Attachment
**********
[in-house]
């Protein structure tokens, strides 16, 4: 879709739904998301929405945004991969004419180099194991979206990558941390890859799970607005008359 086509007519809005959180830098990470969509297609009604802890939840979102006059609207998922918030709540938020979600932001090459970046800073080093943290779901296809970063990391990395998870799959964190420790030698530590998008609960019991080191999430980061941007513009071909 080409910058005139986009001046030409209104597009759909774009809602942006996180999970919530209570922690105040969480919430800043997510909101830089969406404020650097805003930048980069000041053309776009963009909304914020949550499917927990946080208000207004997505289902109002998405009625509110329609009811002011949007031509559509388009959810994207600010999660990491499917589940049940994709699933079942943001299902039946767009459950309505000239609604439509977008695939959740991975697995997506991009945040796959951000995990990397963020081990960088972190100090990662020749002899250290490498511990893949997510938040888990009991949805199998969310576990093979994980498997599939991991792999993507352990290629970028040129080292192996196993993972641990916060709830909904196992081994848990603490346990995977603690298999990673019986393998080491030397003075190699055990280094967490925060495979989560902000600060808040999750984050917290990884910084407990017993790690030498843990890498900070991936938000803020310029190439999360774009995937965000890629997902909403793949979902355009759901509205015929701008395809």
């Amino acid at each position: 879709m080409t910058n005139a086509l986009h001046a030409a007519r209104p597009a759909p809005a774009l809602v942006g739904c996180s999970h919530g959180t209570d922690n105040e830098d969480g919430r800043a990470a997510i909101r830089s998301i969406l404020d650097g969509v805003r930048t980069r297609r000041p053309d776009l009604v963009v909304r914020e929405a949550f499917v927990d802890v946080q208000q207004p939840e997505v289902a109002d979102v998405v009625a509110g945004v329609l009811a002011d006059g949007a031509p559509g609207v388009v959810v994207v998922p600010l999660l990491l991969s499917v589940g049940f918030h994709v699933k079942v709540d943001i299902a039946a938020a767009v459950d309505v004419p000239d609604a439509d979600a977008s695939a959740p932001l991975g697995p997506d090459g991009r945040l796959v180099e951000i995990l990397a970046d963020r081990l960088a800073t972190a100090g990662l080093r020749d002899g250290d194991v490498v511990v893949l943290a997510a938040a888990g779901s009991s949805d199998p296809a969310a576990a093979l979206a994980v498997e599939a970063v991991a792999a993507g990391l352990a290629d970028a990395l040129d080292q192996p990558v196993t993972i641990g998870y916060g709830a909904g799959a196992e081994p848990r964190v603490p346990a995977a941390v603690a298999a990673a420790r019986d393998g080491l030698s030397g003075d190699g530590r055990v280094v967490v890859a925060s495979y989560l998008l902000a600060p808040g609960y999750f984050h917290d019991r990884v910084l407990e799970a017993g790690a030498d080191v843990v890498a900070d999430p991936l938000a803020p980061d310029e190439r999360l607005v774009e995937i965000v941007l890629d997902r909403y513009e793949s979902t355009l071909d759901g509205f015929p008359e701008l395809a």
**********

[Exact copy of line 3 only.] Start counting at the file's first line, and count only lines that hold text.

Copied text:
């Amino acid at each position: 879709m080409t910058n005139a086509l986009h001046a030409a007519r209104p597009a759909p809005a774009l809602v942006g739904c996180s999970h919530g959180t209570d922690n105040e830098d969480g919430r800043a990470a997510i909101r830089s998301i969406l404020d650097g969509v805003r930048t980069r297609r000041p053309d776009l009604v963009v909304r914020e929405a949550f499917v927990d802890v946080q208000q207004p939840e997505v289902a109002d979102v998405v009625a509110g945004v329609l009811a002011d006059g949007a031509p559509g609207v388009v959810v994207v998922p600010l999660l990491l991969s499917v589940g049940f918030h994709v699933k079942v709540d943001i299902a039946a938020a767009v459950d309505v004419p000239d609604a439509d979600a977008s695939a959740p932001l991975g697995p997506d090459g991009r945040l796959v180099e951000i995990l990397a970046d963020r081990l960088a800073t972190a100090g990662l080093r020749d002899g250290d194991v490498v511990v893949l943290a997510a938040a888990g779901s009991s949805d199998p296809a969310a576990a093979l979206a994980v498997e599939a970063v991991a792999a993507g990391l352990a290629d970028a990395l040129d080292q192996p990558v196993t993972i641990g998870y916060g709830a909904g799959a196992e081994p848990r964190v603490p346990a995977a941390v603690a298999a990673a420790r019986d393998g080491l030698s030397g003075d190699g530590r055990v280094v967490v890859a925060s495979y989560l998008l902000a600060p808040g609960y999750f984050h917290d019991r990884v910084l407990e799970a017993g790690a030498d080191v843990v890498a900070d999430p991936l938000a803020p980061d310029e190439r999360l607005v774009e995937i965000v941007l890629d997902r909403y513009e793949s979902t355009l071909d759901g509205f015929p008359e701008l395809a």